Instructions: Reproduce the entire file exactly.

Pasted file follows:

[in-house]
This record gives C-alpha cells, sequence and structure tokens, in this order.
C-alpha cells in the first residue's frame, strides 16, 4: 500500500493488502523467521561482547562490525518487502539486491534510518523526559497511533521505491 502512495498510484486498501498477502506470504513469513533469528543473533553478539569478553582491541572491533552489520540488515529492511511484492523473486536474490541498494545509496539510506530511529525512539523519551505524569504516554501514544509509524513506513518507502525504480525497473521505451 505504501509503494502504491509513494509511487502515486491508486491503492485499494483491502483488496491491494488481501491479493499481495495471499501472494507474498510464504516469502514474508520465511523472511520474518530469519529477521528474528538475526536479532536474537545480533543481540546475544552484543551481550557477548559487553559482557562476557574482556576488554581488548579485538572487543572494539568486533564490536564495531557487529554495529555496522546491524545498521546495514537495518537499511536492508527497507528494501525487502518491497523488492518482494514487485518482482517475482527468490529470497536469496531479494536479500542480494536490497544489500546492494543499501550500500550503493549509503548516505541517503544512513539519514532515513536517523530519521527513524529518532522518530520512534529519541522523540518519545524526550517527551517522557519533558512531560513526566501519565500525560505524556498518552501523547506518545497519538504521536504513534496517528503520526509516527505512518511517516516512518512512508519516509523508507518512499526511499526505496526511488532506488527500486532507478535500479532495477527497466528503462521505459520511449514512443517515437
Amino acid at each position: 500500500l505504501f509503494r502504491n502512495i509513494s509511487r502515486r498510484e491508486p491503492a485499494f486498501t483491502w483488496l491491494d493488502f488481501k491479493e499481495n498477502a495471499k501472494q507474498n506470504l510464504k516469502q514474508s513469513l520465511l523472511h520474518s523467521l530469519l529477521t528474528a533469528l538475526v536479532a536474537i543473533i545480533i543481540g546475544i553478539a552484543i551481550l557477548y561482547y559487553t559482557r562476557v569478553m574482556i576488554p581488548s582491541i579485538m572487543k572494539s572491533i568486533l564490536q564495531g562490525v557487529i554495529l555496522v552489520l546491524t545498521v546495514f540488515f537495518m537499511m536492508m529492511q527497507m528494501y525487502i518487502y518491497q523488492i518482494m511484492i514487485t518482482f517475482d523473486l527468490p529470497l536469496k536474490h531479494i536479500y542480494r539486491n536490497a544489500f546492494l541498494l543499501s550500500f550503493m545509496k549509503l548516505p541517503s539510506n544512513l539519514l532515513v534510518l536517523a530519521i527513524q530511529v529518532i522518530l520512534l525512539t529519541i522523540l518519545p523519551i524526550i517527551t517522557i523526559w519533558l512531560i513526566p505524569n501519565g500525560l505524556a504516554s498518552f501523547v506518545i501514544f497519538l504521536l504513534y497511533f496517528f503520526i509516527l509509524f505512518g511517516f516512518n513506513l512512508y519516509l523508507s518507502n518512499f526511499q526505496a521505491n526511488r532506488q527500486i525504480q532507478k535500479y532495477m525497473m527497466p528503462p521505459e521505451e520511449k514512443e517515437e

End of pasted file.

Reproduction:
[in-house]
This record gives C-alpha cells, sequence and structure tokens, in this order.
C-alpha cells in the first residue's frame, strides 16, 4: 500500500493488502523467521561482547562490525518487502539486491534510518523526559497511533521505491 502512495498510484486498501498477502506470504513469513533469528543473533553478539569478553582491541572491533552489520540488515529492511511484492523473486536474490541498494545509496539510506530511529525512539523519551505524569504516554501514544509509524513506513518507502525504480525497473521505451 505504501509503494502504491509513494509511487502515486491508486491503492485499494483491502483488496491491494488481501491479493499481495495471499501472494507474498510464504516469502514474508520465511523472511520474518530469519529477521528474528538475526536479532536474537545480533543481540546475544552484543551481550557477548559487553559482557562476557574482556576488554581488548579485538572487543572494539568486533564490536564495531557487529554495529555496522546491524545498521546495514537495518537499511536492508527497507528494501525487502518491497523488492518482494514487485518482482517475482527468490529470497536469496531479494536479500542480494536490497544489500546492494543499501550500500550503493549509503548516505541517503544512513539519514532515513536517523530519521527513524529518532522518530520512534529519541522523540518519545524526550517527551517522557519533558512531560513526566501519565500525560505524556498518552501523547506518545497519538504521536504513534496517528503520526509516527505512518511517516516512518512512508519516509523508507518512499526511499526505496526511488532506488527500486532507478535500479532495477527497466528503462521505459520511449514512443517515437
Amino acid at each position: 500500500l505504501f509503494r502504491n502512495i509513494s509511487r502515486r498510484e491508486p491503492a485499494f486498501t483491502w483488496l491491494d493488502f488481501k491479493e499481495n498477502a495471499k501472494q507474498n506470504l510464504k516469502q514474508s513469513l520465511l523472511h520474518s523467521l530469519l529477521t528474528a533469528l538475526v536479532a536474537i543473533i545480533i543481540g546475544i553478539a552484543i551481550l557477548y561482547y559487553t559482557r562476557v569478553m574482556i576488554p581488548s582491541i579485538m572487543k572494539s572491533i568486533l564490536q564495531g562490525v557487529i554495529l555496522v552489520l546491524t545498521v546495514f540488515f537495518m537499511m536492508m529492511q527497507m528494501y525487502i518487502y518491497q523488492i518482494m511484492i514487485t518482482f517475482d523473486l527468490p529470497l536469496k536474490h531479494i536479500y542480494r539486491n536490497a544489500f546492494l541498494l543499501s550500500f550503493m545509496k549509503l548516505p541517503s539510506n544512513l539519514l532515513v534510518l536517523a530519521i527513524q530511529v529518532i522518530l520512534l525512539t529519541i522523540l518519545p523519551i524526550i517527551t517522557i523526559w519533558l512531560i513526566p505524569n501519565g500525560l505524556a504516554s498518552f501523547v506518545i501514544f497519538l504521536l504513534y497511533f496517528f503520526i509516527l509509524f505512518g511517516f516512518n513506513l512512508y519516509l523508507s518507502n518512499f526511499q526505496a521505491n526511488r532506488q527500486i525504480q532507478k535500479y532495477m525497473m527497466p528503462p521505459e521505451e520511449k514512443e517515437e